What can we learn from the many places already practicing student-powered improvement? Adults and students whose voices shaped this resource offer this set of critical guiding principles for successful planning and implementation. The seven working principles intersect with each other; you have to consider each of them, how they relate to one another, and how they connect to your context. Keep in mind that none of us has “arrived” at best practice. Rather, our student-powered improvement journeys are always a work in progress. We must attend to the tension of enacting student-powered improvement while recognizing the potential harm of not attending to these principles. That includes reflecting on whether you are meaningfully partnering with and listening to students, or checking a box that is performative or tokenizing.

Guiding Principle

Defer to students as experts

Student-powered improvement requires an unwavering belief that students are the experts of their educational experiences. Adults and students alike must embrace and defer to the brilliance, strength, and unique identities of each and every student and believe in their capacity and wisdom.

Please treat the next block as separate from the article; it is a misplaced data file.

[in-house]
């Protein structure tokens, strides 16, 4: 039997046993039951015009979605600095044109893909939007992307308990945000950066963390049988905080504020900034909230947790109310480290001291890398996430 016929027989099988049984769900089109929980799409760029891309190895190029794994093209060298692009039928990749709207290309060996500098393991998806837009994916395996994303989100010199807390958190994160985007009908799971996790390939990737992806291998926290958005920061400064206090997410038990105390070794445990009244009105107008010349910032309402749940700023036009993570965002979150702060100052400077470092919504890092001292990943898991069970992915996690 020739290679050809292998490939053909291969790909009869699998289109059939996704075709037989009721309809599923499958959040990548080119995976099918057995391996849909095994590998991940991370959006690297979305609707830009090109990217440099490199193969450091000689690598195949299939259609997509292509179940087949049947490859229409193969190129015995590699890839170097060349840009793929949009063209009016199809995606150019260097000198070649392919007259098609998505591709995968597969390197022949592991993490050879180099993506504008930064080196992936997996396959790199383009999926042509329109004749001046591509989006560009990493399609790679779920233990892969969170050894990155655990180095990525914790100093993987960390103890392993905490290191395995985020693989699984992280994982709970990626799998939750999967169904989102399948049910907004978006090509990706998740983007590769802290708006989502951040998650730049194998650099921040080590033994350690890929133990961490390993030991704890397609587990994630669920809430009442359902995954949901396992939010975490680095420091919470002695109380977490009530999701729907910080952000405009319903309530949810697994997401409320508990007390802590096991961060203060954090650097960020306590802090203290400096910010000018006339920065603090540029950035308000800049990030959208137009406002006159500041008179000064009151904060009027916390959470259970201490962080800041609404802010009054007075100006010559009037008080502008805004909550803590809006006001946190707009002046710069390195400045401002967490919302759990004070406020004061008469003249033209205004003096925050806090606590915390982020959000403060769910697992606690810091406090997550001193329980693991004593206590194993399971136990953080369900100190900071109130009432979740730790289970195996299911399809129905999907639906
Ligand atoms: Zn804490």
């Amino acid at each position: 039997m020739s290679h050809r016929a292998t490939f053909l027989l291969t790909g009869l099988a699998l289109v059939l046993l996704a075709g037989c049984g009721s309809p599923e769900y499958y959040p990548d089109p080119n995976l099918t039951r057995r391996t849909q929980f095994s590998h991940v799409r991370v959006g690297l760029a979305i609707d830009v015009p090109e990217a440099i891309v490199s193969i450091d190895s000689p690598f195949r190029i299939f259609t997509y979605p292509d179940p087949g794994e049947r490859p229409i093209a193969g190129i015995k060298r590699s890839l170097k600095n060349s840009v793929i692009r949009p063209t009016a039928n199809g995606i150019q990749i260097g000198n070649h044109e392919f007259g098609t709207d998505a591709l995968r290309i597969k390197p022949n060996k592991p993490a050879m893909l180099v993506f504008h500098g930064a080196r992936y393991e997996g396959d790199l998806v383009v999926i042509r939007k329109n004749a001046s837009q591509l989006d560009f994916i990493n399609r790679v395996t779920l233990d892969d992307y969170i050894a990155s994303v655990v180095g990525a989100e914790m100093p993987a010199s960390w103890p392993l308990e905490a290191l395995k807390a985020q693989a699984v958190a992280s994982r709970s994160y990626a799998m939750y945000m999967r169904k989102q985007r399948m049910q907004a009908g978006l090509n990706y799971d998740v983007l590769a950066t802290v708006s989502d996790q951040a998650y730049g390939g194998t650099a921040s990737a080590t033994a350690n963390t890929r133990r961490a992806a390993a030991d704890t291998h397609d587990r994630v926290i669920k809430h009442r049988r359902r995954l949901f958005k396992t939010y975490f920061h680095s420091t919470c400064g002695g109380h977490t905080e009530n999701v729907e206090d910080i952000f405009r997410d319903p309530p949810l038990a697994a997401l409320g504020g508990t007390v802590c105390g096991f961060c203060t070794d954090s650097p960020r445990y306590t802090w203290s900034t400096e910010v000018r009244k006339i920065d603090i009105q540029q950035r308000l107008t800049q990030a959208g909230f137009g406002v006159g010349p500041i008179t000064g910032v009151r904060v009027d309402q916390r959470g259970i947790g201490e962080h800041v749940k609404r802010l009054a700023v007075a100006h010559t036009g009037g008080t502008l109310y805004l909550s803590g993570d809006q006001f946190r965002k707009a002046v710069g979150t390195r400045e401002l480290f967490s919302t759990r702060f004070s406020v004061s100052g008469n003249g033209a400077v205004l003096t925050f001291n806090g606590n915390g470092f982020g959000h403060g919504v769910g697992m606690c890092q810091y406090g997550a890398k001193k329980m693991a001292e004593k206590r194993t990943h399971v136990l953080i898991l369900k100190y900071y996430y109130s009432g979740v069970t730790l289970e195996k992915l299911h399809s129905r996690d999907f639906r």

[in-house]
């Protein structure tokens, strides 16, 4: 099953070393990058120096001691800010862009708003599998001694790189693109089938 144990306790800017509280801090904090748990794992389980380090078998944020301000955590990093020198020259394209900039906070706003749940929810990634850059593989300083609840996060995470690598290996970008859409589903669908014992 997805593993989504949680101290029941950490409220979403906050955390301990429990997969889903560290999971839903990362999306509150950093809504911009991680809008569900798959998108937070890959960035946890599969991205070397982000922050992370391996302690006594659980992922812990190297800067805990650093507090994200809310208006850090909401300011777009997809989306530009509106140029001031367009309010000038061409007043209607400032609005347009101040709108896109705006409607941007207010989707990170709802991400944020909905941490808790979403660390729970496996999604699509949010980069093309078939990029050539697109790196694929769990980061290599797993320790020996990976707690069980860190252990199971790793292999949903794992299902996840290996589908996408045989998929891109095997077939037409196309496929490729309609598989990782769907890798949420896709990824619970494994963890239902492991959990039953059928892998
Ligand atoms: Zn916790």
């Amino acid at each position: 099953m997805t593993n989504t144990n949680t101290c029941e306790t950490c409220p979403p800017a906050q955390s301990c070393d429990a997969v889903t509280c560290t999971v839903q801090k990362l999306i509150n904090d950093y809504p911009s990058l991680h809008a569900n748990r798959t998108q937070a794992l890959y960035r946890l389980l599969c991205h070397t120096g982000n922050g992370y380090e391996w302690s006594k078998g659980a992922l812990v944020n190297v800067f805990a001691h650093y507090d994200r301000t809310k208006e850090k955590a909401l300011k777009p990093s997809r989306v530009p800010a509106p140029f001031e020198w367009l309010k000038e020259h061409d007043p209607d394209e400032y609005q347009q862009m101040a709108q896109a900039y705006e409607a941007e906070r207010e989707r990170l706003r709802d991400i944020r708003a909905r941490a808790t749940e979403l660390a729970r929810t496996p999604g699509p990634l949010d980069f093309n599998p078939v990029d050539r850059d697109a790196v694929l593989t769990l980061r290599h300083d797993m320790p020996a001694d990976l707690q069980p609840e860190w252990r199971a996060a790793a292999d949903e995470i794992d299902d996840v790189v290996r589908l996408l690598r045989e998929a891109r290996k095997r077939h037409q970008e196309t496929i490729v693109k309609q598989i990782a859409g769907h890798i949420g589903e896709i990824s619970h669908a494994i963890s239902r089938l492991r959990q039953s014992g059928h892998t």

Guiding Principle

Shift the mindsets, power and privilege of adults

Adults must purposely work to dismantle systemic adultism, or the beliefs and attitudes that adults are better than young people and entitled to act without their permission. Adults must also critically reflect on power and privilege (both personal and systemic) and work to shift the accompanying biases and mindsets. One example of bias adults must reckon with is adultification, which is a form of racial prejudice that leads adults to perceive and treat females of color (most notably black girls) as more mature than they actually are (Blake and Epstein, 2019). This form of bias can lead to disproportionate discipline, inappropriate standards, and lack of empathy from adults.

 

Quotes

“Often, what adults think is shared decision-making isn’t really shared decision-making. To create a culture that is with students, not for students, we need to push those beliefs”

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“Students want to be heard, but sometimes adults don’t know what they don’t know.”